Created entityInfo and entityLayer classes. Each entityInfo contains data about a particular entity, while the entityLayer references entities to map locations.

Implementation Notes

10 July 1999

Created an entityType to hold information about a type (race/occupation/class) of entity. This class includes mean and deviation for entity statistics (e.g. height, speed). Entity constructors allow a random draw on these characteristics when a new entity is created.

Animations are indexed by

A Boolean is indexed by entity type and activity to indicate whether the animation sequence for that type and activity should loop continuously (until stopped).

Developed and incorporated into the display generator an algorithm for movement along a map path:

effort = base movement * speed factor * delta time * time factor
while effort > 0
   distance = effort / cost factor of first leg of path
   if distance > length of first leg of path, 
      effort -= length of first path leg * cost factor of first leg of path,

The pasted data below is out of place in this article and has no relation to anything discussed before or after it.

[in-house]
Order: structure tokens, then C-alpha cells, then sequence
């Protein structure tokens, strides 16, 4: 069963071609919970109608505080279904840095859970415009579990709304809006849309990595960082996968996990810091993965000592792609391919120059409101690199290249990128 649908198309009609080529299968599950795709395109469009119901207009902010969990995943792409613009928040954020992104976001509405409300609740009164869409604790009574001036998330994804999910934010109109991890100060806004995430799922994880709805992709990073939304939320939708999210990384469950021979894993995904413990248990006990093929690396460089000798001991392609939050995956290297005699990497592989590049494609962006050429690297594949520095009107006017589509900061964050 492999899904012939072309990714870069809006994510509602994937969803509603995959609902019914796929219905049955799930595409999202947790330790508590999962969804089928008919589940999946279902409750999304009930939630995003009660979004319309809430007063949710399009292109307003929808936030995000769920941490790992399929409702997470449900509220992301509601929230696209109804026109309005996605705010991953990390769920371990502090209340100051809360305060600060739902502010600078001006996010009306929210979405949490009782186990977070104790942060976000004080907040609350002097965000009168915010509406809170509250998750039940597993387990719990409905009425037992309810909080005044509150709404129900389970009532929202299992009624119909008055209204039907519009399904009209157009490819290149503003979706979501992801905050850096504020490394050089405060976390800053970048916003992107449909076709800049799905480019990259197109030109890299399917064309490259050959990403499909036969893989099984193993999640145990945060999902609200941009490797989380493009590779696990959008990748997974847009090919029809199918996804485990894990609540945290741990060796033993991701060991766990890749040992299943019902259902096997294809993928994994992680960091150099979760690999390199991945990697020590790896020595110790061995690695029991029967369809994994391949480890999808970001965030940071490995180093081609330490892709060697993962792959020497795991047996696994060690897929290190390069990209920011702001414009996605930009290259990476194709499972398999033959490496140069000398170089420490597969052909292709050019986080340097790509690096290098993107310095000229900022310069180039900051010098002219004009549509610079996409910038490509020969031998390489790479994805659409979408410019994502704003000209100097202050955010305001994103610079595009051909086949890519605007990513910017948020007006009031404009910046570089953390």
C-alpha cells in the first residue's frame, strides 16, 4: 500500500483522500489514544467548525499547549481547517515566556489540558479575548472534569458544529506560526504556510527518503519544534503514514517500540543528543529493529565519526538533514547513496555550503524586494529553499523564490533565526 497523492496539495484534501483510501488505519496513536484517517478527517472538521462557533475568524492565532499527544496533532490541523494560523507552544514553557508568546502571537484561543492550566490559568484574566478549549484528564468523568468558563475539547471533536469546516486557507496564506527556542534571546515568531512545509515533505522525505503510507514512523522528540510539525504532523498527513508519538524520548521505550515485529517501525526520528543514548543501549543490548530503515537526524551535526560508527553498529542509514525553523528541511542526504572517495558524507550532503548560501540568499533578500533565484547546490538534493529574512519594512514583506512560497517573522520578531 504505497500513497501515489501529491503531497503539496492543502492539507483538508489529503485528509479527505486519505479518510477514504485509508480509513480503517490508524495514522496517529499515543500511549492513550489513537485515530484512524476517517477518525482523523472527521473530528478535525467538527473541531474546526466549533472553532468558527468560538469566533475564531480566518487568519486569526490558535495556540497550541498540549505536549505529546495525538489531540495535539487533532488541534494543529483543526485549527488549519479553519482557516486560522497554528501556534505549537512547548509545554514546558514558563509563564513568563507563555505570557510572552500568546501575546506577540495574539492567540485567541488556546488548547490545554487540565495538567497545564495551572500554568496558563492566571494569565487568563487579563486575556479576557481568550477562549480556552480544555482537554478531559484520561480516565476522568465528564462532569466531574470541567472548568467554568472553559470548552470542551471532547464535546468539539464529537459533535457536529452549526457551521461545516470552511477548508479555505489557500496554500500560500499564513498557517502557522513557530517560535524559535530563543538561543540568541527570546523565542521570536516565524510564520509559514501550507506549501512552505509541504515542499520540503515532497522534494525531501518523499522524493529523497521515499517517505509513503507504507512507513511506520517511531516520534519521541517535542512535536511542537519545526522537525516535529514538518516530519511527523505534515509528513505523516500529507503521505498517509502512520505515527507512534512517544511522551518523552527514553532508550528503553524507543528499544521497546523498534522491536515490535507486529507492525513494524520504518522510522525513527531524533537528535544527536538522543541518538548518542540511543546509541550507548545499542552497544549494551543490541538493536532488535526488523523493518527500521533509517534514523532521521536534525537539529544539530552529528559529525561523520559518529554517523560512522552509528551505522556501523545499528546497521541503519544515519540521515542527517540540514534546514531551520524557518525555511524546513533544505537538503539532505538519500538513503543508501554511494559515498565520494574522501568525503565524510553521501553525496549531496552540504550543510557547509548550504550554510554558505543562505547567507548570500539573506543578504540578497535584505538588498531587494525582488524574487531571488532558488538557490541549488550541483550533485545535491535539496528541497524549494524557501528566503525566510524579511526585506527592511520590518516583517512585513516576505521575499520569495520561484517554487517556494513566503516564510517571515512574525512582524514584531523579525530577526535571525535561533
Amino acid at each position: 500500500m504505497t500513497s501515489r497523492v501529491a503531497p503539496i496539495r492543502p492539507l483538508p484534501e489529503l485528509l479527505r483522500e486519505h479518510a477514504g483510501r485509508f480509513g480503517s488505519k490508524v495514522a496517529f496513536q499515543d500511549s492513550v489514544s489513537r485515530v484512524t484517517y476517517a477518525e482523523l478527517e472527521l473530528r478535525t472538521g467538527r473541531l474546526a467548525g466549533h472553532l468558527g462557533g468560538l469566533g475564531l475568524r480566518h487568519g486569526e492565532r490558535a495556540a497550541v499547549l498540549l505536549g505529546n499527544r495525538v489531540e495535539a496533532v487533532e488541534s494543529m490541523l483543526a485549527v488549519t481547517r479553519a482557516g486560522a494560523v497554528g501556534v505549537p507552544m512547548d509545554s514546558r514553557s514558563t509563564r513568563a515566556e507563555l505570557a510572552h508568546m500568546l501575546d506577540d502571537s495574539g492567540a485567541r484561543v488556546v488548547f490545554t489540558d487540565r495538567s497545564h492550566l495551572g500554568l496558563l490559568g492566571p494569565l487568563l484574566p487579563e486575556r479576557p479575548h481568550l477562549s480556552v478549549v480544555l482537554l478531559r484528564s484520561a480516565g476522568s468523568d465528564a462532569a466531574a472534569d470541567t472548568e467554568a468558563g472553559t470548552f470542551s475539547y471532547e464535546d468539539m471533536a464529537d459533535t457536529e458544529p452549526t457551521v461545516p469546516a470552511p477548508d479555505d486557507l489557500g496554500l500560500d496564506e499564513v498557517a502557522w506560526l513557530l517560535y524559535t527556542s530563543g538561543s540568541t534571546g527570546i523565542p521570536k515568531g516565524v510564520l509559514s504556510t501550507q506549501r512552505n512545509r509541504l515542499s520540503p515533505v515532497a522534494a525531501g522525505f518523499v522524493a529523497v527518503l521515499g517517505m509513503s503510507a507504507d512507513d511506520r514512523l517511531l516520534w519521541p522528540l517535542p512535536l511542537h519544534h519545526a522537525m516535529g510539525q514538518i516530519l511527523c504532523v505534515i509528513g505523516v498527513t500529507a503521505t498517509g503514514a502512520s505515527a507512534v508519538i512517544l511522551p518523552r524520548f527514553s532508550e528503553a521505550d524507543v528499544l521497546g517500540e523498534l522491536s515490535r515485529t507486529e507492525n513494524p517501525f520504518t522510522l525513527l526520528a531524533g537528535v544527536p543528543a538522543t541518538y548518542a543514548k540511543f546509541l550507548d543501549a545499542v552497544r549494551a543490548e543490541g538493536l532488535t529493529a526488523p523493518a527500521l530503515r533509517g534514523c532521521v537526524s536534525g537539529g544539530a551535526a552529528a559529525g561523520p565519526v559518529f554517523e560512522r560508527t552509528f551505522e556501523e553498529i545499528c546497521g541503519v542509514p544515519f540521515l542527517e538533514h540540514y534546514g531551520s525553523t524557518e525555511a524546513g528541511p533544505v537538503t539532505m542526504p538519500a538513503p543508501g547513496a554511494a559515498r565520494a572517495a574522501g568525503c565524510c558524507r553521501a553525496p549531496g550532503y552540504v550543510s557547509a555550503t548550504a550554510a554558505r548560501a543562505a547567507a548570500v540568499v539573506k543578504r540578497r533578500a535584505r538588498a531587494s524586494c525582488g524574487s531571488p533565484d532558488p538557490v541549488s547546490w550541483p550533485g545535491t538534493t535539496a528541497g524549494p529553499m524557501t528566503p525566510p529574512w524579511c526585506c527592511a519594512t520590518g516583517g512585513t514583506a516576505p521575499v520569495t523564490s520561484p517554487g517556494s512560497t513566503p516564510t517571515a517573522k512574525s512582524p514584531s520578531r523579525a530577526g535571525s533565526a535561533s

remove first leg from path
   otherwise, take distance off of first leg of path

Developed a file format for representing one or more animation sequences in an "Animation Palette" file. This file specifies the entity type, activity, and orientation(s) to which a sequence of images applies.

Separate Animation Controller

12 July 1999

Separation of world timeline from display timeline. Separate animation controller from event manager. User interaction interface vs. world internals.

Net game architecture: world on server (or server net), animation and user interface on client.

What is the future of the current activity mode? A big bitmap? A set of modes? A map of activity to boolean?